In 1948, as one of several events to mark the six-hundredth anniversary of the foundation of the Most Honourable Order of the Garter and of its spiritual arm, the College of St George, a service of installation was held at St George’s Chapel, Windsor Castle, on St George’s Day, 23 April. It was at this service that Princess Elizabeth and her husband, Prince Philip, Duke of Edinburgh, were installed as Lady and Knight Companion of the Order of the Garter, along with thirteen other new Garter Knights. The Royal couple are shown here on the West Steps of St George’s after the service. So commenced the formal association of Her Majesty the Queen with the chivalric order founded by her distant ancestor Edward III; an association that has lasted over sixty years.
The St George’s Day celebrations in 1948 included an investiture ceremony in the Throne Room of Windsor Castle, at which Princess Elizabeth, Prince Philip and the other Knights Elect were invested with the Garter riband and presented with their Garter robes and collar. This was followed by a luncheon in St George’s Hall, hosted by King George VI and Queen Elizabeth in the presence of the Dowager Queen Mary, a robed procession down Castle Hill to the West Door of St George’s Chapel, and a service of installation and thanksgiving in the Chapel during which the new Companions were allocated their Garter stalls in the Quire. After the final blessing, the procession of Military Knights, Heralds, Knights Companions and Garter Officers left the Chapel by the West Door, the trumpets sounding a fanfare as the King stepped from the Quire into the Nave. At the foot of the West Steps, motorcars were waiting to collect the royal family and other Knights and returned through cheering crowds to the State Apartments. The Times special correspondent waxed lyrical on the occasion: ‘If “ceremonies of bravery” performed on earth have power to delight souls in bliss, St George might have been proud of his merry England today.’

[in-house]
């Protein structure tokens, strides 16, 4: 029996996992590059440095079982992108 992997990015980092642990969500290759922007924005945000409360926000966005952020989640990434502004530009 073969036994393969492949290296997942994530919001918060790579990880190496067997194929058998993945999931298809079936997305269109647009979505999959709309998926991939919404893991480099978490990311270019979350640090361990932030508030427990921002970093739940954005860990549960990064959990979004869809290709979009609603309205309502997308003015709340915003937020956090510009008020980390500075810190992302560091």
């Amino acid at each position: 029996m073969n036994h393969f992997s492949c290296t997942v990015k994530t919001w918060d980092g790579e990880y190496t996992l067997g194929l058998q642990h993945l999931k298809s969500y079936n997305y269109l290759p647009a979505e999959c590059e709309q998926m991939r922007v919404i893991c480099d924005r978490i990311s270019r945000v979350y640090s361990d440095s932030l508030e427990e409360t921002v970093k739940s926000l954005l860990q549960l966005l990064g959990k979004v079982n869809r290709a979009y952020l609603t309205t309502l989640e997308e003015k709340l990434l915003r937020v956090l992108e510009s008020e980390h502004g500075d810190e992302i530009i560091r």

The Garter ceremonies, revived and augmented by King George VI for the sexcentenary, were a resounding success and the celebration of Garter Day has continued in this pattern ever since. Garter services have not been held every year since 1948 – they were not arranged in 1949, 1952 and 1953, and the 1955 ceremony had to be cancelled owing to a rail strike – and no longer take place on St George’s Day. However, the annual procession and service in St George’s Chapel, now generally held in June, continue to draw the crowds, as in 1948, to share in the religious ceremony and pageantry of this historic royal occasion: a truly British institution with the monarchy at its heart.
Clare Rider, Archivist and Chapter Librarian